|Guanaco has been listed as a level-4 vital article in Science. If you can improve it, please do. This article has been rated as Start-Class.|
|WikiProject Indigenous peoples of the Americas||(Rated Start-class, Mid-importance)|
|WikiProject Mammals||(Rated Start-class, Mid-importance)|
|This is the talk page for discussing improvements to the Guanaco article.|
half billion guanacos?
"When the Europeans first arrived in South America, there were an estimated half billion guanacos..." This seems unlikely. Vandalism?188.8.131.52 18:49, 24 August 2007 (UTC)
Doing censuses of wild animals living high in the mountains was top priority for those first Europeans. Those estimates are what they are: someone's estimate. Redland19 (talk) 20:17, 8 July 2008 (UTC)
I know that they obtain water from dew, but I have never heard of them obtaining nutrients from this. The referenced articles do not mention nutrient gain either. This "fact" needs to be properly referenced or removed. —Preceding unsigned comment added by 184.108.40.206 (talk) 15:32, 29 October 2009 (UTC)
You are unaware then that the dietary intake of minerals [nutrients] is primarily through water consumption.
"In terms of mineral nutrients intake, it is unclear what the drinking water contribution is. Inorganic minerals generally enter surface water and ground water via storm water runoff or through the Earth's crust. Treatment processes also lead to the presence of some minerals. Examples include calcium, zinc, manganese, phosphate, fluoride and sodium compounds. Water generated from the biochemical metabolism of nutrients provides a significant proportion of the daily water requirements for some arthropods and desert animals, but provides only a small fraction of a human's necessary intake. There are a variety of trace elements present in virtually all potable water, some of which play a role in metabolism. For example sodium, potassium and chloride are common chemicals found in small quantities in most waters, and these elements play a role in body metabolism. Other elements such as fluoride, while beneficial in low concentrations, can cause dental problems and other issues when present at high levels." — Preceding unsigned comment added by 220.127.116.11 (talk) 01:12, 9 April 2013 (UTC)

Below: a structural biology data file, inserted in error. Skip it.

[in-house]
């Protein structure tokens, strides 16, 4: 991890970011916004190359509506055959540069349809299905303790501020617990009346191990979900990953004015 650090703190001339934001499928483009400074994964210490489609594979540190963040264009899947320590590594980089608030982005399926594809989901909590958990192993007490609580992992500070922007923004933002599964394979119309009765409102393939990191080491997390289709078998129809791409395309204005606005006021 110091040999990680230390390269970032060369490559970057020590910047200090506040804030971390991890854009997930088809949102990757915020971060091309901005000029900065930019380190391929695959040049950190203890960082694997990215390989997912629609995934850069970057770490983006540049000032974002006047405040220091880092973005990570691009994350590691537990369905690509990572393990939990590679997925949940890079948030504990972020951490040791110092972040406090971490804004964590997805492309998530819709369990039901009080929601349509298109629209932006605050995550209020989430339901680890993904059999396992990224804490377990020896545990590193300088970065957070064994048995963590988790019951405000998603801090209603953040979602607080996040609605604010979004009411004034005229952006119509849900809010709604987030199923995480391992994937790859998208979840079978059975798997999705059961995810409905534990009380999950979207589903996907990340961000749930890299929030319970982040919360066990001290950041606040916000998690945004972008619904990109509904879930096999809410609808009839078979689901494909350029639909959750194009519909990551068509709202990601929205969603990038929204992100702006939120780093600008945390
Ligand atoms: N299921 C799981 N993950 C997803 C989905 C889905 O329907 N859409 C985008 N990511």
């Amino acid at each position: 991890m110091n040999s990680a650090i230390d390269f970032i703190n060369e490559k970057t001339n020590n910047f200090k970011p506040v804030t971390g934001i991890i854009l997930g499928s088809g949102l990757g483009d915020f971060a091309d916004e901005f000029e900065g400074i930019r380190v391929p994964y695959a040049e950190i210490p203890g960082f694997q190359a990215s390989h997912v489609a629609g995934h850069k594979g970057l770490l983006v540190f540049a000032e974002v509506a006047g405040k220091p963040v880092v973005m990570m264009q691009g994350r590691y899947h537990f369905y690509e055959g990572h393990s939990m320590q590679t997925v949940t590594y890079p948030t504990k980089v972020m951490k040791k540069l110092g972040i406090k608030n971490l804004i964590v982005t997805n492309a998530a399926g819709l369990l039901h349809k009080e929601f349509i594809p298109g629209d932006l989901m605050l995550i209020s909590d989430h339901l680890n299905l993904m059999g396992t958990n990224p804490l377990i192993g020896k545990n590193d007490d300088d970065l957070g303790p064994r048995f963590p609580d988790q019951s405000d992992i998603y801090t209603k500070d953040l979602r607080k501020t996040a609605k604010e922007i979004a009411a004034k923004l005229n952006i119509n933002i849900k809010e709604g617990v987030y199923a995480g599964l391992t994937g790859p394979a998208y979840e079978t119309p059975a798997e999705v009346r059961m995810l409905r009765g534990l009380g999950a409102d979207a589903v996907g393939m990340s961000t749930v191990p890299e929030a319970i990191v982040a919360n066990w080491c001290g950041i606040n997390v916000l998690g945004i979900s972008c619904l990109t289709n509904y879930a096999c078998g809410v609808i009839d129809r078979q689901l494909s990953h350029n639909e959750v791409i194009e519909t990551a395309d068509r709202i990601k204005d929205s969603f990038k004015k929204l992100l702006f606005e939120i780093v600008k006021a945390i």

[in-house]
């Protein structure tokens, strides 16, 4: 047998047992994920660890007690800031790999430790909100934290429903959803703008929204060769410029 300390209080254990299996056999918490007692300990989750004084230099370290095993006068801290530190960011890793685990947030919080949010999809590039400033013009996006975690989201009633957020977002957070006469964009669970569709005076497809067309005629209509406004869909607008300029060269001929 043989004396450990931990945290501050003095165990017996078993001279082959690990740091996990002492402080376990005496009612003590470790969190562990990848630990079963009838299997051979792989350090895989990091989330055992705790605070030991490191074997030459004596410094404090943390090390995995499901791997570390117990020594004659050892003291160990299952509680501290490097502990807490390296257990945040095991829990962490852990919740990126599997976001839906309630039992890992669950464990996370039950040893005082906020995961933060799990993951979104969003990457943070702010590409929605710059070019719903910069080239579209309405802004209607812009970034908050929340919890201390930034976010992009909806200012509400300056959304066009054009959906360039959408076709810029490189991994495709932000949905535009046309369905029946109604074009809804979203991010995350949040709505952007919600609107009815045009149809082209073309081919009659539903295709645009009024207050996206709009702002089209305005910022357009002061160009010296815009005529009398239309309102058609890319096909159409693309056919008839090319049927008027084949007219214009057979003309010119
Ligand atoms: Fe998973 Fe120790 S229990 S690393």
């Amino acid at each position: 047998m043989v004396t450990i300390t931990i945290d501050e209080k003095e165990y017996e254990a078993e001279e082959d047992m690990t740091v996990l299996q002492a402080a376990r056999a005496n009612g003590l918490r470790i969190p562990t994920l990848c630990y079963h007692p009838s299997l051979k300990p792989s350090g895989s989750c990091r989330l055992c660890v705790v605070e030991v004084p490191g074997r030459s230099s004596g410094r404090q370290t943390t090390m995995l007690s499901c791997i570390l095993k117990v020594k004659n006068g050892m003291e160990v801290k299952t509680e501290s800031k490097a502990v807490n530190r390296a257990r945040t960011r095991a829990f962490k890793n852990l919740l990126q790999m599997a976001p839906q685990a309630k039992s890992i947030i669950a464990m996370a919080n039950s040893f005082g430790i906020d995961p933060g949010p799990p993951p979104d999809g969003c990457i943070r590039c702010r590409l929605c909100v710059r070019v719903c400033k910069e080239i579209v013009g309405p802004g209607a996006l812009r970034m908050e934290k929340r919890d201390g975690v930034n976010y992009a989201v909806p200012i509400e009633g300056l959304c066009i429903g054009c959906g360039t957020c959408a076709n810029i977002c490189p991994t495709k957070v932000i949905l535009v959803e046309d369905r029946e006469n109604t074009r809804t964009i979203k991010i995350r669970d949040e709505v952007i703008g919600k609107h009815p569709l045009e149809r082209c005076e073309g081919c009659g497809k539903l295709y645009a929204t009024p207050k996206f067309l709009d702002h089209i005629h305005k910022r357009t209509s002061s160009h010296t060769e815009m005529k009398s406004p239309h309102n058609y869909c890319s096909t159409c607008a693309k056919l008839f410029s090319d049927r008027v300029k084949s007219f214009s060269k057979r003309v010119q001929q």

The section on behavior has this curious sentence: "To protect their necks from harm, they have developed thicker skin on their neck, a trait still found in their domestic counterparts, the llama, vicuña, and alpaca." But the vicuña is not a domestic animal, it's a wild species. I would change the article, but I would first like to know if the vicuña shares this trait with the guanaco. Does anyone know? (It might help if we had a reference.) —MiguelMunoz (talk) 19:39, 2 January 2009 (UTC)
"Lamma glama guanicoe"
The Guanaco's Other Predator
Foxes prey on Guanaco also <South American fox confronts prey eight times its size>
See Also Section?
Any particular reason why the parasite genus "Skrjabinema" is listed under "See Also?" There doesn't seem to be a particularly noteworthy connection between the two (the other article briefly mentions that the one species in the genus is a Guanaco parasite); if anything belongs in See Also, I'd say it'd be a relative of the Guanaco or a similar animal, such as the Llama or Alpaca. I've added those to the "See Also" section for the time being, feel free to undo it if you disagree. Cheers, Zaldax (talk) 12:40, 2 August 2012 (UTC)
300 in Captivity = Domestication?
The article states that there are roughly 300 domesticated guanaco living in captivity in US zoos, as well as approximately 200 registered in private herds. While I don't doubt the accuracy of those numbers, do these animals really meet the criteria for true domestication? (Note: I used the "[dubious ]" template because, to my knowledge, there isn't a template for challenging diction.) Cheers, Zaldax (talk) 12:56, 2 August 2012 (UTC)
Torres del Paine National Park (Chile)
In the next phrase it seems that Torres del Paine National Park is in Argentina, but this is a chilean National Park:
- "In Argentina, they are more numerous in Patagonian regions, in places like the Torres del Paine National Park, and Isla Grande de Tierra del Fuego"
Also Isla Grande de Tierra del Fuego is shared between this two countries. I suggest change this to "In Argentina and Chile, they are ...."
Population and Distribution
The article says-
>>The guanaco is a vulnerable animal native to the arid, mountainous regions of South America<<
-either this, or the conservation status, listed as of Least Concern, is inaccurate.